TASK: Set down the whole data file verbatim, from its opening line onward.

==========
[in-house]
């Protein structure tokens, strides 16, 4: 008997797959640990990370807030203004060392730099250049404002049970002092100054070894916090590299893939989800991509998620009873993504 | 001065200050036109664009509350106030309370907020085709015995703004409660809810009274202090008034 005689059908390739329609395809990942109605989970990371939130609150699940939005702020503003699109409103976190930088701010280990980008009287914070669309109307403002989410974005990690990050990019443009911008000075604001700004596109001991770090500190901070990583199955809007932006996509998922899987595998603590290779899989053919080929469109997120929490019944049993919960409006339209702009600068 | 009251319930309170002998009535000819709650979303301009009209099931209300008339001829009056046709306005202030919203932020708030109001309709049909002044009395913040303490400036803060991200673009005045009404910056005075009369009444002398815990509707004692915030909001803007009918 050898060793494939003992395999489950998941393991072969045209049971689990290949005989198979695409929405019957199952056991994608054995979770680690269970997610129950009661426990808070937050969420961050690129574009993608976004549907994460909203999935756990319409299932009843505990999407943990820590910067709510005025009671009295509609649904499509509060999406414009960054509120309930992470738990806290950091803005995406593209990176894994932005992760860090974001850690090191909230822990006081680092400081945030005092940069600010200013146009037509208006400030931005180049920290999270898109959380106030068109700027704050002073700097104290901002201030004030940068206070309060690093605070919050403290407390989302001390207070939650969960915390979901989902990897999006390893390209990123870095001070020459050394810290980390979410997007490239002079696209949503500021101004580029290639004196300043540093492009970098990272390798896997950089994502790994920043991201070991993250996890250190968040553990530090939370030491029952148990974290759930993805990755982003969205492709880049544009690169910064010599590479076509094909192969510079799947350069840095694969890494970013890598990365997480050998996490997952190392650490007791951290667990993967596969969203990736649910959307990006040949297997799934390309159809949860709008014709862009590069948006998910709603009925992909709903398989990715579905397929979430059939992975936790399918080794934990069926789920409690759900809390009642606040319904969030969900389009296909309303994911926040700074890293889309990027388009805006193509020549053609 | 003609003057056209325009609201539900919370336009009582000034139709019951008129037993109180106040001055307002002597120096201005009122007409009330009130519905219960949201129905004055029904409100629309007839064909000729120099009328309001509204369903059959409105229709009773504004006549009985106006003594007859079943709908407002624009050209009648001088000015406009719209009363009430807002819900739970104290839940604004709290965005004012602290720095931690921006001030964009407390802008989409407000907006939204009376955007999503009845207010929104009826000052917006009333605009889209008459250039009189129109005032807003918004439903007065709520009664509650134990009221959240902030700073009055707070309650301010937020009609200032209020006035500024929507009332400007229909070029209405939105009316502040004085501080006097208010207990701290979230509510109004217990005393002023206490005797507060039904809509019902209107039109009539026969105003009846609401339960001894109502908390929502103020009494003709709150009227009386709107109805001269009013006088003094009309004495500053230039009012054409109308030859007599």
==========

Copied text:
[in-house]
């Protein structure tokens, strides 16, 4: 008997797959640990990370807030203004060392730099250049404002049970002092100054070894916090590299893939989800991509998620009873993504 | 001065200050036109664009509350106030309370907020085709015995703004409660809810009274202090008034 005689059908390739329609395809990942109605989970990371939130609150699940939005702020503003699109409103976190930088701010280990980008009287914070669309109307403002989410974005990690990050990019443009911008000075604001700004596109001991770090500190901070990583199955809007932006996509998922899987595998603590290779899989053919080929469109997120929490019944049993919960409006339209702009600068 | 009251319930309170002998009535000819709650979303301009009209099931209300008339001829009056046709306005202030919203932020708030109001309709049909002044009395913040303490400036803060991200673009005045009404910056005075009369009444002398815990509707004692915030909001803007009918 050898060793494939003992395999489950998941393991072969045209049971689990290949005989198979695409929405019957199952056991994608054995979770680690269970997610129950009661426990808070937050969420961050690129574009993608976004549907994460909203999935756990319409299932009843505990999407943990820590910067709510005025009671009295509609649904499509509060999406414009960054509120309930992470738990806290950091803005995406593209990176894994932005992760860090974001850690090191909230822990006081680092400081945030005092940069600010200013146009037509208006400030931005180049920290999270898109959380106030068109700027704050002073700097104290901002201030004030940068206070309060690093605070919050403290407390989302001390207070939650969960915390979901989902990897999006390893390209990123870095001070020459050394810290980390979410997007490239002079696209949503500021101004580029290639004196300043540093492009970098990272390798896997950089994502790994920043991201070991993250996890250190968040553990530090939370030491029952148990974290759930993805990755982003969205492709880049544009690169910064010599590479076509094909192969510079799947350069840095694969890494970013890598990365997480050998996490997952190392650490007791951290667990993967596969969203990736649910959307990006040949297997799934390309159809949860709008014709862009590069948006998910709603009925992909709903398989990715579905397929979430059939992975936790399918080794934990069926789920409690759900809390009642606040319904969030969900389009296909309303994911926040700074890293889309990027388009805006193509020549053609 | 003609003057056209325009609201539900919370336009009582000034139709019951008129037993109180106040001055307002002597120096201005009122007409009330009130519905219960949201129905004055029904409100629309007839064909000729120099009328309001509204369903059959409105229709009773504004006549009985106006003594007859079943709908407002624009050209009648001088000015406009719209009363009430807002819900739970104290839940604004709290965005004012602290720095931690921006001030964009407390802008989409407000907006939204009376955007999503009845207010929104009826000052917006009333605009889209008459250039009189129109005032807003918004439903007065709520009664509650134990009221959240902030700073009055707070309650301010937020009609200032209020006035500024929507009332400007229909070029209405939105009316502040004085501080006097208010207990701290979230509510109004217990005393002023206490005797507060039904809509019902209107039109009539026969105003009846609401339960001894109502908390929502103020009494003709709150009227009386709107109805001269009013006088003094009309004495500053230039009012054409109308030859007599």